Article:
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A tale of two hedges

by Rod Kebble

The hedge planting begun in January has at last been finished and blossom is beginning to appear on the new plants, particularly the hazel and the hawthorn.

The last of the plants have been used to fill gaps in the hedge planted in Reeds Left Field in November 2007, caused by plants failing to thrive there. As was mentioned in an earlier post, this hedge has never really taken off because it was planted under trees in dry soil and where rabbits are very active.

CRT volunteers Ann Bates and Marilyn Cane refused to give up on this hedge and have put in a lot of effort to source and fit some 900 or so 2-litre plastic drink bottles to replace the plant guards which appeared to be hindering growth — the spiral guards were meant to have expanded as plants grew but instead seem to have acted as straitjackets. Ann also made some wire guards when plastic bottles were in short supply.

Plant guards made from plastic bottles and wire by Countryside Restoration Trust volunteers Ann Bates and Marilyn Cane.

Plant guards made by Ann Bates and Marilyn Cane from wire and from plastic bottles. While admitting light, they are less constrictive than the guards originally fitted.

(The field is used as part of the site of the annual Weyfest music festival — this year on 31st August-2nd September — but when Ann turned up after last year’s event, hoping to find lots of abandoned bottles, she found the site had already been thoroughly cleaned and cleared. Thanks and a big “well done” to all concerned, even if Ann was disappointed in her quest.)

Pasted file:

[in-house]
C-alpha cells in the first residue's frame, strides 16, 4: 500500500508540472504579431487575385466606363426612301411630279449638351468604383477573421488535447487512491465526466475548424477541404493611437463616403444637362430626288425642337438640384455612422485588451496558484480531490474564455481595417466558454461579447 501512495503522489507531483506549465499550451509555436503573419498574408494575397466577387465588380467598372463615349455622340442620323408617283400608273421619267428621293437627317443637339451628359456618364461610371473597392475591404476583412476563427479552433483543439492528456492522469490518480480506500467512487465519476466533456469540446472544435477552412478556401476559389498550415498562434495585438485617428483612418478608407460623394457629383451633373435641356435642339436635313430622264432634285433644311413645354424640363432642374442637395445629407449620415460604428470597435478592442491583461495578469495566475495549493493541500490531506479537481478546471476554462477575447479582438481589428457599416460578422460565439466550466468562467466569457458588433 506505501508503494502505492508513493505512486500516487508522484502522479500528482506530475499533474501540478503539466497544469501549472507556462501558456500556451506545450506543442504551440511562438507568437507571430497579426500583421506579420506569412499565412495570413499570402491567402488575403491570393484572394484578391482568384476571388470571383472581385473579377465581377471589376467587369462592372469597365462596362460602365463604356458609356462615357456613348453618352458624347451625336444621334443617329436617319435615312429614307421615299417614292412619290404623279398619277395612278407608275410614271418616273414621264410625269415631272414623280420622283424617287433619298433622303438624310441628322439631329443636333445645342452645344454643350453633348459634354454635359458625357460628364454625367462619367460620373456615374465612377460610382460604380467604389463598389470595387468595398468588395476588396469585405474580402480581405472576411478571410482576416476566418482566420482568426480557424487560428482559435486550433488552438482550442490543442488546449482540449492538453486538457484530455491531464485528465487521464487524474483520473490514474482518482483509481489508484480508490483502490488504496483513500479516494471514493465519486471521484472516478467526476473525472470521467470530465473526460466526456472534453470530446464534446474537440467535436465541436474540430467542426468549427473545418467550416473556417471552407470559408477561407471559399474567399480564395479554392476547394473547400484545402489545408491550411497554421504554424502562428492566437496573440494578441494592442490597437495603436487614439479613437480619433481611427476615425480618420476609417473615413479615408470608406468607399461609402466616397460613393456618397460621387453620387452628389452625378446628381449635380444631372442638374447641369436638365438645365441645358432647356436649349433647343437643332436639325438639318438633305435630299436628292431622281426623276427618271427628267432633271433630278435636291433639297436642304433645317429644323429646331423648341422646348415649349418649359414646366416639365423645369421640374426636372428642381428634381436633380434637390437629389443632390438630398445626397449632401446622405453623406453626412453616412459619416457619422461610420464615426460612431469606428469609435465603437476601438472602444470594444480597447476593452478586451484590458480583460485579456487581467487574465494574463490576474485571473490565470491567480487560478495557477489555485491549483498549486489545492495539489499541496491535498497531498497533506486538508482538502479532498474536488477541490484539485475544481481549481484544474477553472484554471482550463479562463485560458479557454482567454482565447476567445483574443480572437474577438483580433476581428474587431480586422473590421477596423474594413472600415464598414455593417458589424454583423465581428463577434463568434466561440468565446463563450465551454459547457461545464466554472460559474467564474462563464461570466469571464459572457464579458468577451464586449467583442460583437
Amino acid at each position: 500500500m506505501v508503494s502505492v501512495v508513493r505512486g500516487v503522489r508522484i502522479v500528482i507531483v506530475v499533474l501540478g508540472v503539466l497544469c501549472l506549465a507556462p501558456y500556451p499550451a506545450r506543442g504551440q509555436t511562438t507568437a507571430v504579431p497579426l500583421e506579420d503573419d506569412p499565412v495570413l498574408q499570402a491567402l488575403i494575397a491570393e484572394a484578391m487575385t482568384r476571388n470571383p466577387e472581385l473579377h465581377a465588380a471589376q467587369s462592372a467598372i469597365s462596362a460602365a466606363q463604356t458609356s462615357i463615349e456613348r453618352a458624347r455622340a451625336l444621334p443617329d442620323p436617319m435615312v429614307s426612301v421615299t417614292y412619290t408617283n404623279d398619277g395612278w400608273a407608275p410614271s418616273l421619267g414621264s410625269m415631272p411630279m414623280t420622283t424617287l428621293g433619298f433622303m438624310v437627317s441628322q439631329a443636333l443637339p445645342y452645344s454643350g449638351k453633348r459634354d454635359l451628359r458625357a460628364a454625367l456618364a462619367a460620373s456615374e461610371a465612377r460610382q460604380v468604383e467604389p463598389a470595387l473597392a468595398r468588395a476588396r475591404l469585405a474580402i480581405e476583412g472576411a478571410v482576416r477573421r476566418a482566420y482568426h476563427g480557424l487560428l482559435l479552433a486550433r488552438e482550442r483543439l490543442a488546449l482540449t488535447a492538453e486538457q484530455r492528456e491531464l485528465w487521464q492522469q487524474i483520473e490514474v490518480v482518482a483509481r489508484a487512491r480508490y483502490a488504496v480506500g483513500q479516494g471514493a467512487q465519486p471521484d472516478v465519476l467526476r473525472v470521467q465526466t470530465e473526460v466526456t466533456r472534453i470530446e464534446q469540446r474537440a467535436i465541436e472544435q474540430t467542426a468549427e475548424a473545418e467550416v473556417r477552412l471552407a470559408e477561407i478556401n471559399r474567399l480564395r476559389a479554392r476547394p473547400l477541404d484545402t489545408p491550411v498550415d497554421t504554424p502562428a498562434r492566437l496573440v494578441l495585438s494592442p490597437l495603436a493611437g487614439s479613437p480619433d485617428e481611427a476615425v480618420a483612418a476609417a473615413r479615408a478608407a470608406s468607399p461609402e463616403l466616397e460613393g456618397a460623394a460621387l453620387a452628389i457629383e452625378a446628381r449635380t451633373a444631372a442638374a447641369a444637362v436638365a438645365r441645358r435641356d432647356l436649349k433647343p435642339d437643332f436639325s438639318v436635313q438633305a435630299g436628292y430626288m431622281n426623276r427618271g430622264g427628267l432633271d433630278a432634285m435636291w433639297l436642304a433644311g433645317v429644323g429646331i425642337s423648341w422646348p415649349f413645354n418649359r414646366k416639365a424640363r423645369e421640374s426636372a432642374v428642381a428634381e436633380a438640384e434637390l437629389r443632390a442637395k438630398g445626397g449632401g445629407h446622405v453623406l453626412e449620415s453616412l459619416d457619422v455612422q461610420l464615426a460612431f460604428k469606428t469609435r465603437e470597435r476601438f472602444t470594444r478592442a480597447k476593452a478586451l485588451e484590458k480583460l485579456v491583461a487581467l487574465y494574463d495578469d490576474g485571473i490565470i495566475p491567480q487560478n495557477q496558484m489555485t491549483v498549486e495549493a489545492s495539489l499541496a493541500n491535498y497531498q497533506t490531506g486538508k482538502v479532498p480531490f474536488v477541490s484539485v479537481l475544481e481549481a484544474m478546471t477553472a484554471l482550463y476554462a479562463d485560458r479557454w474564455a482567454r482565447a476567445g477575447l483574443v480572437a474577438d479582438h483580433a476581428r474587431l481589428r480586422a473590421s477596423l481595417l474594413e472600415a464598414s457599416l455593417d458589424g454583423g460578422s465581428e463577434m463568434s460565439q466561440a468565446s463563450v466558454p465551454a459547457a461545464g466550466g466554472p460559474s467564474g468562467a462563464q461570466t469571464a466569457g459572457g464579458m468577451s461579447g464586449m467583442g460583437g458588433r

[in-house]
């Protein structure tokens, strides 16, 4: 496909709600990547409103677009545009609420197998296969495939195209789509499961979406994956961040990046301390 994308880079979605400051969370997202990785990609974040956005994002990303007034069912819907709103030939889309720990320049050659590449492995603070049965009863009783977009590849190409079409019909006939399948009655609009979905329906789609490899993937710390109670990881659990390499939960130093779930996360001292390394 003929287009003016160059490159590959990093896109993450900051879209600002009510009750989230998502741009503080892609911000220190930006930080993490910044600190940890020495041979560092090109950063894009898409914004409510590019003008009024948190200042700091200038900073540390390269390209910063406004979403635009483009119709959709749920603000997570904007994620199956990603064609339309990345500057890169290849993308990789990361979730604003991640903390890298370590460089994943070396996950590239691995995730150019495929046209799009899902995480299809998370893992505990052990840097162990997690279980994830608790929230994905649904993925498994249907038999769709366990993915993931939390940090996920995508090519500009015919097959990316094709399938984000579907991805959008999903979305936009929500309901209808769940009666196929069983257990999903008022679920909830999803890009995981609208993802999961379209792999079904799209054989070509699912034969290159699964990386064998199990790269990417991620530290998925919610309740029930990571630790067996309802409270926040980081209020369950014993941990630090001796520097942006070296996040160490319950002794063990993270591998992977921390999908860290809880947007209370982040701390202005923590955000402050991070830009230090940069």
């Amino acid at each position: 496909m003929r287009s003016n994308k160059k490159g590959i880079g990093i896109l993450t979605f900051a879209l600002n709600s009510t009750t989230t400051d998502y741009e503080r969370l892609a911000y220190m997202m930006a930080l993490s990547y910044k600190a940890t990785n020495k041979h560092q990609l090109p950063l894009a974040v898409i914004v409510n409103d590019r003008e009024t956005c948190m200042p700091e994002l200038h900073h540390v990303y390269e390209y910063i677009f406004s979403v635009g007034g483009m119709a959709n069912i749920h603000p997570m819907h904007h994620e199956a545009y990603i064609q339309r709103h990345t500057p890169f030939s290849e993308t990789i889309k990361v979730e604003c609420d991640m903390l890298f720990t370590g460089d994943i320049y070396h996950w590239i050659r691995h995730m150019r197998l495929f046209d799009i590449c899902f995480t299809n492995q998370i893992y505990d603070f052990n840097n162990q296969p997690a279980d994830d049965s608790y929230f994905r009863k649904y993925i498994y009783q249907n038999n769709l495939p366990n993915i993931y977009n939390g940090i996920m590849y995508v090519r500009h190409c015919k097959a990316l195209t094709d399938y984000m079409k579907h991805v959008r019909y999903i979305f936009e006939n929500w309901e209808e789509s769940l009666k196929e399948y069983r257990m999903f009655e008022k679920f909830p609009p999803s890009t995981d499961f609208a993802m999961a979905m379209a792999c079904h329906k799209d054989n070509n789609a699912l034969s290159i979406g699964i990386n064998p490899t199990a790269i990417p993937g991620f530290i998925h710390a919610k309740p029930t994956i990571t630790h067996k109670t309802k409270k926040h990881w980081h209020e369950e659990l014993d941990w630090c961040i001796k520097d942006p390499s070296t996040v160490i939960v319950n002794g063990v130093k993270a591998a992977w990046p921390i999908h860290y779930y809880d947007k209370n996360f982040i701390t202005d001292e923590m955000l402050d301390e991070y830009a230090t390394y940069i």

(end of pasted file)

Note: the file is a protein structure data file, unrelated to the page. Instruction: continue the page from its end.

It was decided to put the new plants along the western side of the field, where there are fewer trees. Inspection of the existing plants showed that quite a few had died but that the remainder were showing signs of life.

Countryside Restoration Trust volunteers Ann Bates and Brian Sams planting in Reeds Left Field at Pierrepont Farm.

Ann Bates and Brian Sams planting in Reeds Left Field. Many of the white plant guards have become brittle and snapped off, so that they too are shorter than when they were first installed.

A closer look suggested that the existing plastic guards were too short to prevent rabbits nibbling at any growth that showed its head above the top so that, as one volunteer put it, “the plants are shorter than when we put them in”. We now hope to replace the existing guards with ones which are taller (and easier to obtain than discarded plastic bottles).

It was because of the problems in Reeds Left Field that the plants bought for the hedge below the new dairy were older and taller than those purchased in 2007.

If those we planted in Reeds Left are able to flourish, then the next task will be to see if they can repeat their success on the northern edge of the field, beneath the trees.

Taller plant guards along the western side of Reeds Left Field at the Countryside Restoration Trust's Pierrepont Farm.

A mixture of old and new planting along the western side of Reeds Left Field. The taller and darker guards are the new type with which it is hoped to replace the short ones.

Much will depend on whether there are meaningful amounts of rain this spring — the heavy rain forecast for much of the day we were planting turned out to be of short duration and would have made little difference to the soil.

Update 23rd March: This article has been corrected to include Marilyn Cane’s name, which was inadvertently omitted in the original post. Sorry, Marilyn!